The Eleventh Circuit, the federal appellate court for the southeast region of the U.S. including Florida, in In re Consorcio Ecuatoriano de Telecomunicaciones S.A.,1 recently decided a case with broad implications for foreign litigants involved in private arbitration and seeking documents or testimony from witnesses physically located in the United States.

The pertinent statute is 28 U.S.C. §1782 — the discovery tool that Consorcio noted is the "product of over 150 years of congressional effort to provide federal-court assistance in gathering evidence for use in foreign tribunals." Section 1782 applications have been employed to depose vessel officers and crew on vessels calling in the U.S., to obtain documents from vessel management companies, and even to seek bank account information from New York-based intermediary banks where such asset analysis can aid the underlying proceeding and subsequent arbitration award/judgment enforcement phase.

Consorcio Is Important for Several Reasons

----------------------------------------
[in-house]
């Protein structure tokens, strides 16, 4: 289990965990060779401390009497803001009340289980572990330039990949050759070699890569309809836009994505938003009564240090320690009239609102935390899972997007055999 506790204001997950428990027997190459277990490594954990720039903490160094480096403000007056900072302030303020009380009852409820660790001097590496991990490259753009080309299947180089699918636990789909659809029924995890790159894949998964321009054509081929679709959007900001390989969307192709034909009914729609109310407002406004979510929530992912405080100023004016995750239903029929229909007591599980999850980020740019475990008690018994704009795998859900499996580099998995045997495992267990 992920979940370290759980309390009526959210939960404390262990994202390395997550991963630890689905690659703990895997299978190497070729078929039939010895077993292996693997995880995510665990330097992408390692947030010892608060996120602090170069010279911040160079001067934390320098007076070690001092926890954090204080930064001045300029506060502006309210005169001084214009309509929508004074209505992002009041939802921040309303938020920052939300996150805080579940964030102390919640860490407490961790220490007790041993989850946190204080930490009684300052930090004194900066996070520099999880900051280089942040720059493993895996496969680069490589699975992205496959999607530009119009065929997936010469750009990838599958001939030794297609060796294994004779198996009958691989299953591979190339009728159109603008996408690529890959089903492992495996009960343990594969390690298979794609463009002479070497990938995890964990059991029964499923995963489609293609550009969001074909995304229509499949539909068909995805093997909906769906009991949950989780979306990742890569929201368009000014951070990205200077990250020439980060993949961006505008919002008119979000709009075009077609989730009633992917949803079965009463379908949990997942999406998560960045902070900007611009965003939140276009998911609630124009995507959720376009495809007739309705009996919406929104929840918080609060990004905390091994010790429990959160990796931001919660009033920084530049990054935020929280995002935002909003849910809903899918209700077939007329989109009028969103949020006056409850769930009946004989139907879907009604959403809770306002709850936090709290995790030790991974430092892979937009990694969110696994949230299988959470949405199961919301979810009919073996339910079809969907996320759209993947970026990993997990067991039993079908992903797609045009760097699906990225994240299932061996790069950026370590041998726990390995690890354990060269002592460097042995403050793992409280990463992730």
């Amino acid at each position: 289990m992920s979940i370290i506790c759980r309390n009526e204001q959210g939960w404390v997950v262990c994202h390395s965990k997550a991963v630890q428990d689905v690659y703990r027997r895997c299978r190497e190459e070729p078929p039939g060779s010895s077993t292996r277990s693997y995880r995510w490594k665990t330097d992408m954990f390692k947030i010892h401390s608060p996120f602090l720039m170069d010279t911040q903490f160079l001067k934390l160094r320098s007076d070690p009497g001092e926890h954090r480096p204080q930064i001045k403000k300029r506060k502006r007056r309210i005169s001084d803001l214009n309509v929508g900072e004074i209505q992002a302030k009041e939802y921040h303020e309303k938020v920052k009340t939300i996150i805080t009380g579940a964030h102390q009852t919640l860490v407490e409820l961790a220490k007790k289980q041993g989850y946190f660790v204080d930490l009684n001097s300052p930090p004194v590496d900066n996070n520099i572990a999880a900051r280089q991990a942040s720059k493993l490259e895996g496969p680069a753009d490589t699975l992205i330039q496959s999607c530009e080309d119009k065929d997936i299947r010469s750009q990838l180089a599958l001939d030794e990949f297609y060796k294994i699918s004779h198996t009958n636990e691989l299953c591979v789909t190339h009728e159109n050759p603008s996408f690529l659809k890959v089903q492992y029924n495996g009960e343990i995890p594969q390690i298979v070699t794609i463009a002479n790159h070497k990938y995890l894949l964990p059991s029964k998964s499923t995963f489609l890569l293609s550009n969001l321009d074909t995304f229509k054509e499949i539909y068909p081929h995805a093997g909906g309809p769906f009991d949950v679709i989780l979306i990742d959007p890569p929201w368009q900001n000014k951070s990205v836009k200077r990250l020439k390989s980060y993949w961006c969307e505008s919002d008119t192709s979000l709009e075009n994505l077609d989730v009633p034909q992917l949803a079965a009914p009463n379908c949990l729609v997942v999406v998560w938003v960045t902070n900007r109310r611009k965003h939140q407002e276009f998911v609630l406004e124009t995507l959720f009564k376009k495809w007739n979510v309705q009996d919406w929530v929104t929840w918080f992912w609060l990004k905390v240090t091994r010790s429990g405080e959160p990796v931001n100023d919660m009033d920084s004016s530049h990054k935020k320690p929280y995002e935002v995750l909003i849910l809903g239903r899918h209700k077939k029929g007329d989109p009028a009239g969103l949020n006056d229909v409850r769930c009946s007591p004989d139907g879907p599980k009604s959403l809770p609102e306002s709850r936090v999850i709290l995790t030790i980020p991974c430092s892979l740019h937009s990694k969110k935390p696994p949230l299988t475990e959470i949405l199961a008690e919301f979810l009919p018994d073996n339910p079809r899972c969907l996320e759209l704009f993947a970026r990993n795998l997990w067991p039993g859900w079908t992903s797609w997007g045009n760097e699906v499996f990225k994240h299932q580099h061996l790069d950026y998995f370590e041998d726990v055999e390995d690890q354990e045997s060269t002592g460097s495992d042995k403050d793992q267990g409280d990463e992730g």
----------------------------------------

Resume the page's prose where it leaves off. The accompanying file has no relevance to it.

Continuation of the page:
Initially, the Eleventh Circuit affirmed the lower court ruling allowing discovery in aid of a private commercial arbitration in Ecuador (which the court deemed a "tribunal" thus allowing the application of Section 1782). A court has wide discretion whether to order a person or company in the U.S. to produce documents or give testimony for use in a "proceeding in a foreign or international tribunal." Before this ruling, the appellate courts overseeing key maritime jurisdictions in New York and Texas (the Second and Fifth Circuits, respectively) had found private arbitrations were not "tribunals" based on their respective analysis of case law and legislative history. The Eleventh Circuit acknowledged this authority but noted the Second and Fifth Circuit made their rulings before the U.S. Supreme Court's seminal ruling in Intel Corp. v. Advanced Micro Devices, Inc., 542 U.S. 241 (2004), in which decision the Supreme Court emphasized that the key issue is not whether the tribunal is private or quasi-governmental, but rather whether the tribunal acts as a first-instance adjudicative decisionmaker which ultimately is subject to judicial review. In support of its decision, the Eleventh Circuit cited In re Winning (HK) Shipping Co., 2010 WL 1796579 (S.D. Fla. Apr. 30, 2010), appropriately named, where the court allowed discovery in Florida in support of a soon-to-be-filed English arbitration.2